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Nashua family faces HIV scare following reused insulin pen, wants answers from hospital

By KIMBERLY HOUGHTON
Union Leader Correspondent

January 16. 2018 11:44PM
 (KIMBERLY HOUGHTON/Correspondent file)



NASHUA — A local family is living in fear after an insulin pen used on an HIV-positive patient was then used on their 85-year-old father at Southern New Hampshire Medical Center — though the needle was replaced, according to medical documents.

Eugene DeVoyd, 85, was admitted to the hospital in November for diabetes complications when the incident took place, according to DeVoyd’s son, Chris DeVoyd. His father was immediately placed on anti-viral medication.

“My heart feels heavy for my dad,” the 57-year-old DeVoyd said Tuesday.

“I discussed with the patient, his wife and his son who were all in the room that the risk for this kind of exposure causing HIV infection is very, very small,” Dr. Geetika Sharma of SNHMC wrote in an infectious disease consultation memo that was provided to the Union Leader by the family; Sharma was not the physician who administered the insulin.

The nurse who used the same insulin pen but removed the needle and replaced it with a new one when administering it to DeVoyd was not identified in dozens of pages of medical transcripts provided to the family by the hospital.

“The risks exist only if there was any blood/bodily fluid exposure. The likelihood of that, with this scenario, is very, very small,” wrote Sharma.

To complicate matters further, Chris DeVoyd said he accidentally pricked himself while administering insulin to his father after he was discharged from the hospital in December. Chris DeVoyd has since been tested for HIV and the results were negative.

He has already filed two consumer complaints with the New Hampshire Board of Medicine about the incident, and is hoping to receive more answers about what took place at the hospital on Nov. 28.

Two antiviral medications were prescribed to Eugene DeVoyd following the insulin injection, and an initial blood test for HIV came back negative.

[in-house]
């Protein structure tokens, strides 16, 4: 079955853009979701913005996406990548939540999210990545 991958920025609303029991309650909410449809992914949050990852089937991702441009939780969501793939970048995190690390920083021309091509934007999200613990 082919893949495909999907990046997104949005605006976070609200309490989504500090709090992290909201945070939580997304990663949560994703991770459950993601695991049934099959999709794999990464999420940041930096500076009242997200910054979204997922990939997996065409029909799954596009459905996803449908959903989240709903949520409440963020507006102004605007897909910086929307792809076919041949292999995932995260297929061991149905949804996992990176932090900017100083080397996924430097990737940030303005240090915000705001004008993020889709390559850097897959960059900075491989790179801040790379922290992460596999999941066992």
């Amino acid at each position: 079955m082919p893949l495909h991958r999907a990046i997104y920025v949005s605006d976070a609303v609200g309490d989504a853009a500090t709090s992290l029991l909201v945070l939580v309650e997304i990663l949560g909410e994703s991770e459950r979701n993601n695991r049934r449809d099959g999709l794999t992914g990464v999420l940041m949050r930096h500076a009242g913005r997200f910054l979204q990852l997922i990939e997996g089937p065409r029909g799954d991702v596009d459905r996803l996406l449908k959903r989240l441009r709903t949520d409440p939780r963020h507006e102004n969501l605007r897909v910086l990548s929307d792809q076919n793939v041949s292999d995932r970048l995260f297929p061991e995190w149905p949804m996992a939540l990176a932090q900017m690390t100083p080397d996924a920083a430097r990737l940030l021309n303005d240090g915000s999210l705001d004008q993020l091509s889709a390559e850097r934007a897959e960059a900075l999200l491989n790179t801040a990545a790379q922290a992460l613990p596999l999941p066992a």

“In this day and age, how can this happen? No one expects this to happen when they go to the hospital,” said Chris DeVoyd.

“I want to know what protocols are being put into place and what else they are doing to prevent this from happening again,” he said.

The younger DeVoyd said he has not received any apology from the hospital.

Tate Curti, chief operating officer at SNHMC, said Tuesday in a statement that the hospital is committed to providing the highest standards of quality care and safety.

“Due to federal and state confidentiality laws and our utmost commitment to patient confidentiality, we cannot discuss individual treatment at our facility. If a potential issue arises, it would receive prompt attention, as well as a quality review, to determine all factors and to identify opportunities for improvement and corrective actions, as warranted,” said Curti. “Southern New Hampshire Medical Center has a long standing record of delivering high quality, safe patient care, as demonstrated by our publicly reported measures.

“What sets apart high performing organizations is our commitment to reporting errors, analyzing the cause of the errors, and then implementing corrective action to prevent those errors from recurring. We embrace this philosophy, thereby aspiring to continuously improving our quality and safety outcomes.”

khoughton@newstote.com


Health Nashua

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